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Poem by John Gay

Part I. Fable 9. The Bull and the Mastiff

  Seek you to train your fav'rite boy?
  Each caution, every care employ:
  And ere you venture to confide,
  Let his preceptor's heart be tried:
  Weigh well his manners, life, and scope;
  On these depends thy future hope.
     As on a time, in peaceful reign,
  A bull enjoyed the flowery plain,
  A mastiff passed; inflamed with ire,
  His eye-balls shot indignant fire;

  He foamed, he raged with thirst of blood
     Spurning the ground the monarch stood,
  And roared aloud, 'Suspend the fight;
  In a whole skin go sleep to-night:
  Or tell me, ere the battle rage,
  What wrongs provoke thee to engage?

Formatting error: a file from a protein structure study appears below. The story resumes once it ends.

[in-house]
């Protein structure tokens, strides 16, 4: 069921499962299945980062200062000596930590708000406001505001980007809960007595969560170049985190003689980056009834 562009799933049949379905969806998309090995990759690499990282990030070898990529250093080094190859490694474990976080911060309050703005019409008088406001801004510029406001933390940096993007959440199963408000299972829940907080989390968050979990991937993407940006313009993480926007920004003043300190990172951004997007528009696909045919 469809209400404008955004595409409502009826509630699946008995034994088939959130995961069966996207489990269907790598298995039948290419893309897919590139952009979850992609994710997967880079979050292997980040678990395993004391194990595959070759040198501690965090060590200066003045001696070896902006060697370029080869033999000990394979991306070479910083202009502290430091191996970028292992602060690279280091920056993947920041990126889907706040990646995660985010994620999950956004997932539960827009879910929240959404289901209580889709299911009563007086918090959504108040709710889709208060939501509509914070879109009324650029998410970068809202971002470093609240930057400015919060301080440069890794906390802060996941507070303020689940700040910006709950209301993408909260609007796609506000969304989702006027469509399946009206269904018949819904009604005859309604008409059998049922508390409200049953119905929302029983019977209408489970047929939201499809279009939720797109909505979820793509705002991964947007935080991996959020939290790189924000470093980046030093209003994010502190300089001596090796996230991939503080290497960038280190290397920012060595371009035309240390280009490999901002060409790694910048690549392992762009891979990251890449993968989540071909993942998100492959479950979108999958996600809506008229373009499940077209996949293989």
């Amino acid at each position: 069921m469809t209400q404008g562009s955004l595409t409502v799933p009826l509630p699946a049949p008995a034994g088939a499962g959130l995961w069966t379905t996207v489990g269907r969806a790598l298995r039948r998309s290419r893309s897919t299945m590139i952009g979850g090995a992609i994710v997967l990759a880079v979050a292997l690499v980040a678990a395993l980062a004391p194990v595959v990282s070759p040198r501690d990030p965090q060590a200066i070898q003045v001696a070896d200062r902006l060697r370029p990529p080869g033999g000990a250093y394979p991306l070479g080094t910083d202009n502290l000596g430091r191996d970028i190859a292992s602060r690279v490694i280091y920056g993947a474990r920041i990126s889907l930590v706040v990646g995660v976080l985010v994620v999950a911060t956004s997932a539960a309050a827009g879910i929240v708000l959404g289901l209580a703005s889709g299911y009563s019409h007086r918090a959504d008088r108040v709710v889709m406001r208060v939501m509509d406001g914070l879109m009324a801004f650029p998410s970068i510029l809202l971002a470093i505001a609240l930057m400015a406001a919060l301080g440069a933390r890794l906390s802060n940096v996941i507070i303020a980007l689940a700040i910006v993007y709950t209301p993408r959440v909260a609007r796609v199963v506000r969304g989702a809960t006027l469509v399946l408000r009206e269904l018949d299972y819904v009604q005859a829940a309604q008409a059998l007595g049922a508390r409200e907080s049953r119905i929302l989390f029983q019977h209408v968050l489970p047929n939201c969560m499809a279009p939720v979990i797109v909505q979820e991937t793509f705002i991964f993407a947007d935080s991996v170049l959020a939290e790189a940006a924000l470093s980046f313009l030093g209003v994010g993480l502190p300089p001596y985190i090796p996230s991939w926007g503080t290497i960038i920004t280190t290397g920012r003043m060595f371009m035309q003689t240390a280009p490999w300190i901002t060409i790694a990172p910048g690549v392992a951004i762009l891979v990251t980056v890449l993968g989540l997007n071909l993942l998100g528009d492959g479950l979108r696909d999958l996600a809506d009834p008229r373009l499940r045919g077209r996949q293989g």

Is it ambition fires thy breast,
  Or avarice that ne'er can rest?
  From these alone unjustly springs
  The world-destroying wrath of kings.'

     The surly mastiff thus returns:
  'Within my bosom glory burns.
  Like heroes of eternal name,
  Whom poets sing, I fight for fame.
  The butcher's spirit-stirring mind
  To daily war my youth inclined;
  He trained me to heroic deed;
  Taught me to conquer, or to bleed.'
     'Cursed dog,' the bull replied, 'no more
  I wonder at thy thirst of gore;

  For thou, beneath a butcher trained,
  Whose hands with cruelty are stained;
  His daily murders in thy view,
  Must, like thy tutor, blood pursue.
  Take then thy fate.' With goring wound,
  At once he lifts him from the ground;
  Aloft the sprawling hero flies,
  Mangled he falls, he howls, and dies.

John Gay

John Gay's other poems:
  1. Sweet William's Farewell to Black-Ey'd Susan
  2. To a Young Lady, with Some Lampreys
  3. An Elegy on a Lap-dog
  4. If the Heart of a Man
  5. The Quidnunckis

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